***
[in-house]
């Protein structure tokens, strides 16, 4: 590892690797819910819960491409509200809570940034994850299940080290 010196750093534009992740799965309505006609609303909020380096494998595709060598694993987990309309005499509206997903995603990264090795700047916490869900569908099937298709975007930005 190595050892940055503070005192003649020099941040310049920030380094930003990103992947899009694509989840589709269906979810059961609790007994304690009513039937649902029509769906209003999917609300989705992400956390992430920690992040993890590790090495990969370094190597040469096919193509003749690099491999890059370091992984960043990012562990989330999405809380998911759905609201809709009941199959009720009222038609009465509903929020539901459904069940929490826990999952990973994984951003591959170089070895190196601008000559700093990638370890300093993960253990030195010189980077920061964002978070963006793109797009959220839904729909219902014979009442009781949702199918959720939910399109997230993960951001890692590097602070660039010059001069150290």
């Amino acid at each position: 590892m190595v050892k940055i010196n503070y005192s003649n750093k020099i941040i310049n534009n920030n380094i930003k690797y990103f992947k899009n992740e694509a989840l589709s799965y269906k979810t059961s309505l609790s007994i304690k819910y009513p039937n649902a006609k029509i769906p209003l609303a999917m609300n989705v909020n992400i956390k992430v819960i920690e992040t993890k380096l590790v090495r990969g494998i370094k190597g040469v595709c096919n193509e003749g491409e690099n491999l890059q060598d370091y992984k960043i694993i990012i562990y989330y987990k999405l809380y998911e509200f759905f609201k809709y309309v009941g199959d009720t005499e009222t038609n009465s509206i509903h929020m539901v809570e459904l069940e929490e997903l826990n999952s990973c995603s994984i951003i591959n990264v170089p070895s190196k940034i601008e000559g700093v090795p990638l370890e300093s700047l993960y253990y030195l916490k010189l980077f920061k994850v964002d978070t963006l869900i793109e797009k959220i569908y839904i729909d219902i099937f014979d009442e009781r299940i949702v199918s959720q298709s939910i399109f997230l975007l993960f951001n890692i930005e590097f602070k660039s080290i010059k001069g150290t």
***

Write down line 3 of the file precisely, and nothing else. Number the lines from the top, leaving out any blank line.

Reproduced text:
């Amino acid at each position: 590892m190595v050892k940055i010196n503070y005192s003649n750093k020099i941040i310049n534009n920030n380094i930003k690797y990103f992947k899009n992740e694509a989840l589709s799965y269906k979810t059961s309505l609790s007994i304690k819910y009513p039937n649902a006609k029509i769906p209003l609303a999917m609300n989705v909020n992400i956390k992430v819960i920690e992040t993890k380096l590790v090495r990969g494998i370094k190597g040469v595709c096919n193509e003749g491409e690099n491999l890059q060598d370091y992984k960043i694993i990012i562990y989330y987990k999405l809380y998911e509200f759905f609201k809709y309309v009941g199959d009720t005499e009222t038609n009465s509206i509903h929020m539901v809570e459904l069940e929490e997903l826990n999952s990973c995603s994984i951003i591959n990264v170089p070895s190196k940034i601008e000559g700093v090795p990638l370890e300093s700047l993960y253990y030195l916490k010189l980077f920061k994850v964002d978070t963006l869900i793109e797009k959220i569908y839904i729909d219902i099937f014979d009442e009781r299940i949702v199918s959720q298709s939910i399109f997230l975007l993960f951001n890692i930005e590097f602070k660039s080290i010059k001069g150290t």